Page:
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Re: [xmca] the spirt and value(s) of CHAT research

I wanted to highlight a key point from the Bird-David article [on page S80]
which is a commentary by Alf Hornberg  responding to the Bird-David
article. Alf Hornberg wrote,

"If the presence or absence of 'relatedness' is a general existential
problem, Bird-David has adressed nothing less than the problem of modernity
itself. Yet there are few indications that the argument belongs within a
wider TRADITION than a rather parochial anthropological concern with
animism.  There is no mention for instance, of Weber's 'disenchantment',
Merleau-Ponty's 'being-in-the-world' or Buber's I-Thou relationship. These
are connections which deserve to be elaborated. It is curious how the
phenomenological jargon on 'being-in-the-world' has infiltrated ecological
anthropology [see also Ingold, 1996] without any mention of the sources of
these concepts [see Gouch, 1998]"

I don't share the notion that Bird-David is parochial, but I do see
Bird-David's theme of looking to ethnographic data, and Continental
Philosophy's theme of looking back at our own historical origins as asking
similar questions concerning the same general existential problem of how we
are connected to the world and earth.  There are multiple
disciplinary discourses responding to the existential themes of our
relatedness in the world. These shared questions are a response to a shared
sense of how WE are searching and re-searching for ways to orient to our
shared sense of world.


On Thu, Jul 26, 2012 at 10:08 AM, Martin Packer <packer@duq.edu> wrote:

> Ivan, Phillip, et al.,
> Perhaps helpful?
> Martin
> On Jul 26, 2012, at 12:02 PM, Ivan Rosero wrote:
> > Seems the other thread arrived here, and now needs its own heading.  This
> > is especially directed to any among you who find it
> difficult-to-impossible
> > to articulate what the "science" of CHAT might be absent specific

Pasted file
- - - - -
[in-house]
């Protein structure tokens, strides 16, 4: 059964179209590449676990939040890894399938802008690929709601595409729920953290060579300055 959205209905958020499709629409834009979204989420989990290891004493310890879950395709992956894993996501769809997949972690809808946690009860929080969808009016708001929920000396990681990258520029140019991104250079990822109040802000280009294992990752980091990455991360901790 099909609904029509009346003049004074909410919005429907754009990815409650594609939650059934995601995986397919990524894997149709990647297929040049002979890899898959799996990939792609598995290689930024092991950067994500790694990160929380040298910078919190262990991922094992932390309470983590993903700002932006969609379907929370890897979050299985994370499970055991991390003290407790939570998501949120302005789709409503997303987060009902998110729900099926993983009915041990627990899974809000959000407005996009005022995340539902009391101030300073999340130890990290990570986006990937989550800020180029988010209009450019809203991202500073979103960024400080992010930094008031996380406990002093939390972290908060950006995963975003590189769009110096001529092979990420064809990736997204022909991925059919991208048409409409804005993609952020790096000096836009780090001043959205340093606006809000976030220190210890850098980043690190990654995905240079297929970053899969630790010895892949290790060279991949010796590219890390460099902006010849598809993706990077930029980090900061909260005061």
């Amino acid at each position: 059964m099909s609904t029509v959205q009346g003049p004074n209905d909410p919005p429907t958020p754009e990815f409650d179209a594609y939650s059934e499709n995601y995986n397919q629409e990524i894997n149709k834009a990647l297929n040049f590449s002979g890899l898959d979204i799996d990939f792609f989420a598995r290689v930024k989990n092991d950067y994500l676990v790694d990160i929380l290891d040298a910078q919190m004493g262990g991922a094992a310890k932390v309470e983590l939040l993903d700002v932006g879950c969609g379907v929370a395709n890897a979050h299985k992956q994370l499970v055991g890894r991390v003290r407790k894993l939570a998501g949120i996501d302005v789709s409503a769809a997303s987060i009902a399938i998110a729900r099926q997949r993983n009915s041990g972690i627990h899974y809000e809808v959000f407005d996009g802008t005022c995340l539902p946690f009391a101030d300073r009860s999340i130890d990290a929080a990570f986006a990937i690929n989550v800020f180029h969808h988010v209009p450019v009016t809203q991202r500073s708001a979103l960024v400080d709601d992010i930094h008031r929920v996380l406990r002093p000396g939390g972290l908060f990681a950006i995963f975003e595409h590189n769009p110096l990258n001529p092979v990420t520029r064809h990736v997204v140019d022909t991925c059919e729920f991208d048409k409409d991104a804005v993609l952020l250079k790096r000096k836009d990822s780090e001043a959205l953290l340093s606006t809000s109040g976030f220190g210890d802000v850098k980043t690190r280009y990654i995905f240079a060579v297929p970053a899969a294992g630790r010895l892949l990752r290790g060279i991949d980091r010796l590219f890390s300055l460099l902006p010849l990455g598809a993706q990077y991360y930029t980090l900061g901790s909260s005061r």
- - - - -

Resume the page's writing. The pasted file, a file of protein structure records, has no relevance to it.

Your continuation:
> > questions, intentions, and projects.  I know we've got our "Romantic
> > Science", but that's a luxury of the inner speech of this community.
> > Outside the fuzzy embrace of our shared discourse --like, e.g., in
> > applying for grants and begging for jobs-- we're asked to "design",
> > "implement", "deliver", "measure", "account", and "asses".  I share
> Andy's
> > distaste for critiques of current Vygotsky-inspired research that rely on
> > totalizations that few of us, if any, make.  Instead, as the other post
> > helps us to understand, we're riddled with misgivings about the value(s)
> of
> > our research, rather than comfortably confident in the "results" we
> arrive
> > at.  At least this is true for me (apologies if I've offended anyone so
> > far).
> >
> > Our starting point is socially formed, culturally-constituted,
> > multi-historically dependent consciousness.  To me, there is no "prying"
> > this open (that's scientistic talk).  Many of our forefathers (or perhaps
> > this is just an effect of translation into English) unfortunately speak
> of
> > "penetrating" this amalgam (where one might stand to carry out this
> > tactical maneuver eludes me).  I think we have no choice but to "enter
> and
> > dwell" into this view of human consciousness, slowly and with an animist
> > spirit, but not from outside --rather moving from one inside to another
> > inside in the very same process of working/walking with others.  To do
> > what?  To create the value(s) of research --because these don't exist
> > beforehand (that's a luxury of established scientism).
> >
> > So I'll end with a worry I've had for a while.  Along with romantic
> > science, I think many of us harbor a, perhaps implicit, notion of
> "romantic
> > research".  Is the latter really viable in the bean-counting milieu of
> what
> > dominant academia understands as "scientific" research?
> >
> > Ivan
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